Female Figure

Angkor period, Baphuon style, early 11th century
H. 38 in. (96.5 cm); 1979.65

Artist Comments

Bjorn Amelan and Bill T. Jones
When I observe the "performance in stone" that is the early eleventh-century Baphuon-style female figure, I wonder what was the artist's intent. If this is in fact the goddess Parvati, I struggle with the tension generated between this work's idealized abstraction and its mastery in eliciting from stone the most sensual supremely human aspects of a living body.

What is the function of this work?

If this goddess in meditative repose is intended to elicit the same in her follower, she is simultaneously a feast of suggested volumes, crevices, and lines that in fact titillate and arouse. Below the ample smoothness of her breasts and belly, there is the maddening promise of movement in her sarong as it slips downward past the swell of her hips. An austere cascade of line representing the garment's folds plunges past her sex, reserving the privilege of a flirtation in its airy fluting. Does this fluting "fishtail" catch a bit of breeze like the playful tie of her belt as it reveals the delicious recess of her navel?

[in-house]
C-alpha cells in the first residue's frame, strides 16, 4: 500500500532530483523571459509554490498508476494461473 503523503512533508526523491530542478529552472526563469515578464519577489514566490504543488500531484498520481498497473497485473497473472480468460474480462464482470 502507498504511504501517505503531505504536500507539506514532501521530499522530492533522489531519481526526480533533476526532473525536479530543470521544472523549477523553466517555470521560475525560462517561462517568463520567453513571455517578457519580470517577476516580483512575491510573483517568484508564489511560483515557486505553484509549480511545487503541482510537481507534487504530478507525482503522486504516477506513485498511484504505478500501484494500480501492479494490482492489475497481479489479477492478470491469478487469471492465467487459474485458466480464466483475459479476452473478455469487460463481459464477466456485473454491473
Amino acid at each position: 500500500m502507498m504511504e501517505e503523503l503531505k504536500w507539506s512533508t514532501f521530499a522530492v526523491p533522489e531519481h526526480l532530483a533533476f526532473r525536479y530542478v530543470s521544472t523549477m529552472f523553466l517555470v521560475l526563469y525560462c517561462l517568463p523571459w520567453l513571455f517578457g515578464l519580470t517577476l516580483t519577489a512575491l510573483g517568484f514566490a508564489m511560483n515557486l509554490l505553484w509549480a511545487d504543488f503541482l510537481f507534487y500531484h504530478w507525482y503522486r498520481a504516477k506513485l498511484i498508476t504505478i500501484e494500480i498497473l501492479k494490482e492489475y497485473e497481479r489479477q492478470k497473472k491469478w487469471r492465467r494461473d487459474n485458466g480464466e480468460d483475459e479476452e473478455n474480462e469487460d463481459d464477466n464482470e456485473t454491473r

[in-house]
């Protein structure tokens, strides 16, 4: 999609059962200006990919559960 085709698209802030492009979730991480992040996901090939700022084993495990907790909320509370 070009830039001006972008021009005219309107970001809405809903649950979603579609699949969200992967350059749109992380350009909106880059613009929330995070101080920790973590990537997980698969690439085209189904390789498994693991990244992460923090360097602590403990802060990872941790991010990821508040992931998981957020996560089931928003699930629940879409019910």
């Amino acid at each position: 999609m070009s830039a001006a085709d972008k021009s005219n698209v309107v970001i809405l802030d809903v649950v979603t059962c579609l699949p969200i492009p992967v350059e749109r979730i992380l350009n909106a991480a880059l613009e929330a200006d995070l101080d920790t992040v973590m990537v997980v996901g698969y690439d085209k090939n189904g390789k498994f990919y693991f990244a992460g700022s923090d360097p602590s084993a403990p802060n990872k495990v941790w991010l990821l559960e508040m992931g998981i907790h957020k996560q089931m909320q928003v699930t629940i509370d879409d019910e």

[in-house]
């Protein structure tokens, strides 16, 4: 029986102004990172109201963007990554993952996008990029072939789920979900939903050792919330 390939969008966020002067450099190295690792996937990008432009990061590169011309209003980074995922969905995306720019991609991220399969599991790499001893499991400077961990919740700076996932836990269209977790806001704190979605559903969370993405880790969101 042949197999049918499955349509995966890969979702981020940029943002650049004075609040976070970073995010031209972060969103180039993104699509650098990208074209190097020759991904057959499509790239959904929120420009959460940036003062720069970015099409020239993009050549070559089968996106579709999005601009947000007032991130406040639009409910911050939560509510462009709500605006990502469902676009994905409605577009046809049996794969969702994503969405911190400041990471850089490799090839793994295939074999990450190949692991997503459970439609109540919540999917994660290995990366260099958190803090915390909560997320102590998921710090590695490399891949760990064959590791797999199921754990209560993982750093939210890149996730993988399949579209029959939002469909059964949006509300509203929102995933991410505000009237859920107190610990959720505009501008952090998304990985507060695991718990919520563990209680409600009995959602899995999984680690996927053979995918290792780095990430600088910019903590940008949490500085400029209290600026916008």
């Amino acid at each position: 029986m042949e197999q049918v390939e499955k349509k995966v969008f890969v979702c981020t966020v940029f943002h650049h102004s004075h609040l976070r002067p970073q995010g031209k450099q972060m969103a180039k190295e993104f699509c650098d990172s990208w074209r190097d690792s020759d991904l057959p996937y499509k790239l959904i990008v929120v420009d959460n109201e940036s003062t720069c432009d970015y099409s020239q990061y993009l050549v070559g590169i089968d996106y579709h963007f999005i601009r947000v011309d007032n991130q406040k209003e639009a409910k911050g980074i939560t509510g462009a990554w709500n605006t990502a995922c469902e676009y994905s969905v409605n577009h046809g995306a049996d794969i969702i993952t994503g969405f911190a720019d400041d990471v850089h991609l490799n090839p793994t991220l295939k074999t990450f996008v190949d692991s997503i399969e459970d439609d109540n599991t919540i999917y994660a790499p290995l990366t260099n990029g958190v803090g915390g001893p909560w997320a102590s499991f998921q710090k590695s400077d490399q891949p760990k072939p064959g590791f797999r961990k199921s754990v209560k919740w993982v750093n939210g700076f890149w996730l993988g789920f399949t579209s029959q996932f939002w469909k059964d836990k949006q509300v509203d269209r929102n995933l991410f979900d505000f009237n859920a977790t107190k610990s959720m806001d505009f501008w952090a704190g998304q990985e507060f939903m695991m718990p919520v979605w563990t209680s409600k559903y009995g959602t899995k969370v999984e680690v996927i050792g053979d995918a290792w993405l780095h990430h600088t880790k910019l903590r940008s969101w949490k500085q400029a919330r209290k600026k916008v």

Ping Chong
The quiet curves of this female figure, from the gentle slope of her shoulders, breasts rounding still, waist gliding through ample hips cascading down an elongated skirt, conspires to create an effect of chaste, insistent simplicity. The absence of a head, arms, and feet, the delicately etched lines of her skirts, demure and pale, reinforce this effect. At the same time, the lines return our eyes to the fullness of her torso in an emblematic embrace between a twenty-first century gaze and an expression in sandstone across the divide of culture and time.

Beth Forer
It is difficult to create something as pure and unadorned yet as visually arresting as this elegant figure. The simplicity of this sculpture is not the work of a beginner but rather the mature distillation of a master. Just as a haiku expresses meaning with few syllables, this piece conveys power with few gestures. Her beauty is timeless. The graceful silhouette is echoed in objects ranging from ancient Chinese bronzes to the classic Coca Cola bottle. Could I make a piece as simple yet as strong? Do I need the technical difficulty and profuse patterning that is so much a part of my work in order to prove my mastery?

Ong Keng Sen
The simple elegance of proportion and balance. I am drawn in particular to her belly and the suggestion beneath the translucent skinlike sarong. But her feet ...